The NT Government’s procurement processes are susceptible to corruption and have not been fixed for more than a decade despite repeated incidents, an Office of the Independent Commissioner Against Corruption report into alleged “improper” conduct has found.
The ICAC investigated the conduct of two public service employees in an unnamed department over allegations the staffers manipulated a select tender procurement.
The investigation concluded that while the staffers had failed to adhere to best practice, “there was insufficient evidence of unsatisfactory conduct”.
However, it pointed to bigger issues with government procurement processes that were “either not fit for purpose and/or poorly understood by public officers”.
This is despite 19 Auditor General reports – including 10 under the current Gunner Government – that found multiple incidents of lack of compliance with procurement directions and policies since 2010.
Commissioner Ken Fleming said allegations of improper procurement processes undertaken by the public service make up 20 per cent of all reports to his office.
“Given that the Northern Territory Government procures $1 billion of goods and services annually, there is a serious risk of improper conduct if fraud and corruption controls – and procurement legislation, policies and rules – are not fit for purpose, out of date, or not complied with,” he said in a statement.
Details of the specific case investigated were sparse. It was not revealed what department the two staffers worked for nor what project was alleged to have been involved.
The investigation found that “despite the tender arguably being a tier three procurement because of its value”, a two-member panel was convened instead of the required three members.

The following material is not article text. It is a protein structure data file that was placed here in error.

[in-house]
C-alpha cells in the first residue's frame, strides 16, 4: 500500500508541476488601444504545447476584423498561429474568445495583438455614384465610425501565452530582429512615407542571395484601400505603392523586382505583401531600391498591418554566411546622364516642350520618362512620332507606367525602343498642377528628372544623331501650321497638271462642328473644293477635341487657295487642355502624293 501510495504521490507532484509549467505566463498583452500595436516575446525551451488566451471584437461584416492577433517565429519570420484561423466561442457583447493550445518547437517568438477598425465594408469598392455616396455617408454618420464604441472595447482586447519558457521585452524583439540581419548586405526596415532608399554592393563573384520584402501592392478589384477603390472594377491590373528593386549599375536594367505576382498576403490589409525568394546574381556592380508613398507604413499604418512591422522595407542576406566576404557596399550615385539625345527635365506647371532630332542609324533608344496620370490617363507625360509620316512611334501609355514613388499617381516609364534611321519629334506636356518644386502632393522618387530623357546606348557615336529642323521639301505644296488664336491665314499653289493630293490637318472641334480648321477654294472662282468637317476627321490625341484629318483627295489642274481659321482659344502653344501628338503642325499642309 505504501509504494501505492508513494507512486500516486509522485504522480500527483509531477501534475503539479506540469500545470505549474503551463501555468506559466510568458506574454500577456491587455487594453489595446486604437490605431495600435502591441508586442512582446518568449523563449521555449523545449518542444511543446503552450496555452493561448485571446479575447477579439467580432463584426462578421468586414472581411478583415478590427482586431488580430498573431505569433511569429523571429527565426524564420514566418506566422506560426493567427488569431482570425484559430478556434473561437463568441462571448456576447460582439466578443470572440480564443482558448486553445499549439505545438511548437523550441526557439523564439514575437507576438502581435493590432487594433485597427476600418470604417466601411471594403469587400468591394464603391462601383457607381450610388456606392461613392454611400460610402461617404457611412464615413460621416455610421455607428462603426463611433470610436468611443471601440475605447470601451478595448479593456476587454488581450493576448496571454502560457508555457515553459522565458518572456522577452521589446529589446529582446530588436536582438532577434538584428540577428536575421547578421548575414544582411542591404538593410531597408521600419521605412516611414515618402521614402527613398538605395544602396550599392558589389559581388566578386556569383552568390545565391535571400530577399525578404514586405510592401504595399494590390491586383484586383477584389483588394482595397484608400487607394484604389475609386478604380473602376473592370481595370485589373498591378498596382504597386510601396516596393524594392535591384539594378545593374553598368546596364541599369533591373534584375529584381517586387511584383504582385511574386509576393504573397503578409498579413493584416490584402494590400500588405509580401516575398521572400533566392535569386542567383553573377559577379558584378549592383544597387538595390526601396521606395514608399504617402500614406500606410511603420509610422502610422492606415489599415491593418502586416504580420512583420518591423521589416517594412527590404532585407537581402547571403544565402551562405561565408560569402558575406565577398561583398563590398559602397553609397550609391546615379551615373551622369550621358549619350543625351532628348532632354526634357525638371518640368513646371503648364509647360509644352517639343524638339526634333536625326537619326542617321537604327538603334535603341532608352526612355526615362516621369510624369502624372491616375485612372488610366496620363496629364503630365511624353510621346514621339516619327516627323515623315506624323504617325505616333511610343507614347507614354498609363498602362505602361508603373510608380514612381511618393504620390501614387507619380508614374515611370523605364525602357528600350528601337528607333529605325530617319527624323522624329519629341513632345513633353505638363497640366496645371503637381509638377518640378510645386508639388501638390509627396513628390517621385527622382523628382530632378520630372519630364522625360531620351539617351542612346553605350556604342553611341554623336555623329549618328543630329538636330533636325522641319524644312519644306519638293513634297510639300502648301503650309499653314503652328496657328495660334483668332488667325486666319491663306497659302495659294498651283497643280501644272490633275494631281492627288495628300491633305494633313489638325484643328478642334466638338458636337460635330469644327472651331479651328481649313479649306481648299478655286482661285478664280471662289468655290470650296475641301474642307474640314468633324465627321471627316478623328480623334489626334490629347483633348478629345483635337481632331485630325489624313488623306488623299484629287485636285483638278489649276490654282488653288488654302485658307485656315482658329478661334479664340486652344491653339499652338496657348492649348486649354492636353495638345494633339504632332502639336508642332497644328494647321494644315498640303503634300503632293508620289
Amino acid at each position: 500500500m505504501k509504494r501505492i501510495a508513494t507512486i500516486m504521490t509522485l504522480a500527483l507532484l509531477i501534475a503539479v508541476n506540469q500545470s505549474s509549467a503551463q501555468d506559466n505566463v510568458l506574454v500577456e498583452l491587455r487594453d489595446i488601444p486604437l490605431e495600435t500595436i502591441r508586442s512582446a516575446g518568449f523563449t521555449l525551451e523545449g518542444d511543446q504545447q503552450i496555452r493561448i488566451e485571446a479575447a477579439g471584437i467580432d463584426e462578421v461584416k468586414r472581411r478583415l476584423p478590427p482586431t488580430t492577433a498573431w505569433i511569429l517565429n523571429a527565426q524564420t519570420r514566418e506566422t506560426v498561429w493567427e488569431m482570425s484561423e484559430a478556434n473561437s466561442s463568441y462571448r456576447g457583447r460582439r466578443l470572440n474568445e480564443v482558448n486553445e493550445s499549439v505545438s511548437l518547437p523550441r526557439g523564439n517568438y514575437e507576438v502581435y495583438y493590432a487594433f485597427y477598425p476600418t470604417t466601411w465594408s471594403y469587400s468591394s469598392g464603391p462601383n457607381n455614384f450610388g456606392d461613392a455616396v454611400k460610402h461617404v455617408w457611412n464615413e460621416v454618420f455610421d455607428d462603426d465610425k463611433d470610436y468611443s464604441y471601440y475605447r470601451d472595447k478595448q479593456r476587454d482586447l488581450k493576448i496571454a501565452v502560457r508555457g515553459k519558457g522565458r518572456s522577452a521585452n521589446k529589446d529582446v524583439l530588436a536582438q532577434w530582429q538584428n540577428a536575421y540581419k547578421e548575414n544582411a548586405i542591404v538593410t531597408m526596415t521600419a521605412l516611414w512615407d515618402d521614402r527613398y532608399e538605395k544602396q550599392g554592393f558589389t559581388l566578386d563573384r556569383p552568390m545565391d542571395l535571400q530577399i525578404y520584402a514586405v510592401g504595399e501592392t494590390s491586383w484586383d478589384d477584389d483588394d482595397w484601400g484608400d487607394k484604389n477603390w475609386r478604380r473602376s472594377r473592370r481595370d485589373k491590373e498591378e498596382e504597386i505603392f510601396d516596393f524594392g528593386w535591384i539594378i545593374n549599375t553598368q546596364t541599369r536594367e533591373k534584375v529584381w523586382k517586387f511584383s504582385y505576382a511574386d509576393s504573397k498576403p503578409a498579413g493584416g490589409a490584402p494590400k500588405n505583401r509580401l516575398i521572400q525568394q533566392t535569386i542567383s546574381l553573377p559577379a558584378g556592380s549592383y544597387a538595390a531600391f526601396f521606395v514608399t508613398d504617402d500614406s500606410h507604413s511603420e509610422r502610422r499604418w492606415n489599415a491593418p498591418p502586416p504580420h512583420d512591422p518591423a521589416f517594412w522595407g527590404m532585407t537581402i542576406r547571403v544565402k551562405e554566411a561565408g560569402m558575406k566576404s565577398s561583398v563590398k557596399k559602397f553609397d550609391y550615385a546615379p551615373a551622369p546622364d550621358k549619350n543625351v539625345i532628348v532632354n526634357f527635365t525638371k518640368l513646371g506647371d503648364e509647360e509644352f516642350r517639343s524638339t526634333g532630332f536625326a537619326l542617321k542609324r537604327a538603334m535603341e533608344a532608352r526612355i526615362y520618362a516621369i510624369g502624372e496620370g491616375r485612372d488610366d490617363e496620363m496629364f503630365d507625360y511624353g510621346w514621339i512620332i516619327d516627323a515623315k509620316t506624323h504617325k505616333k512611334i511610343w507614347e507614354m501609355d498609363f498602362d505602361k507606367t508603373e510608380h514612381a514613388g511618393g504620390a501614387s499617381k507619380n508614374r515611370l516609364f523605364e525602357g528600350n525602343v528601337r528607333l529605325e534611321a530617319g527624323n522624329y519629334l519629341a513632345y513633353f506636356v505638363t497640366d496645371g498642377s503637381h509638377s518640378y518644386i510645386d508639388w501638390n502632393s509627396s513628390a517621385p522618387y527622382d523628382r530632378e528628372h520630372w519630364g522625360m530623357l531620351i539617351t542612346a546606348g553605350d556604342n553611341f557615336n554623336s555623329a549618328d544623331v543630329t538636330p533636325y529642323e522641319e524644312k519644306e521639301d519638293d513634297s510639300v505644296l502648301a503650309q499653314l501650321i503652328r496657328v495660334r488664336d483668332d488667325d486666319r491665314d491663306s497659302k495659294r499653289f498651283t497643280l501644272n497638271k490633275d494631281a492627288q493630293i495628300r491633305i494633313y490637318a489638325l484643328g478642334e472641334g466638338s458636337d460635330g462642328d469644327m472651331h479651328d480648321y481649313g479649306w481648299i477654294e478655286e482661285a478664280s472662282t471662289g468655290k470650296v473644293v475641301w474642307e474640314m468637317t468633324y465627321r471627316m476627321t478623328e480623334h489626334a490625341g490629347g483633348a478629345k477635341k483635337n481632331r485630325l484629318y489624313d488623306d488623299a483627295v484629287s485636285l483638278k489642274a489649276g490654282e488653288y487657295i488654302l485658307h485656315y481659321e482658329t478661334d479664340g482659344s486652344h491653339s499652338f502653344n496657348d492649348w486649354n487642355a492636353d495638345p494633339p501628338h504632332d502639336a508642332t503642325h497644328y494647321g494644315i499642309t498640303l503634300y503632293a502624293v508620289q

The contract was ultimately awarded to one company despite another company receiving a higher score on a “value for Territory” internal spreadsheet. That form was later amended to show the first company was the highest scorer.
However, the investigation, which was carried out by deputy commissioner Rex Wild, found “there was insufficient evidence of unsatisfactory conduct” against the two public servants on the panel.
“However, I find that the officers had engaged in conduct that did not comply with the rules and governance of the procurement function, best described as failing to adhere to best practice,” Mr Wild wrote.
The report offered nine recommendations for reforming procurement processes, including considering risks in procurement and allocate resources to prevent it, simplifying the existing processes, and improving training across all of government.
It also recommended the NT Government “consider the findings and recommendations from previous Auditor Generals’ reports on procurement compliance and incorporate these findings into any reforms”.
Questions to Chief Minister Michael Gunner, including whether the government will take the ICAC’s procurement reform recommendations on board, went unanswered.
Mr Gunner’s office also did not say why his government has ignored 10 Auditor General reports into improper procurement processes since 2016.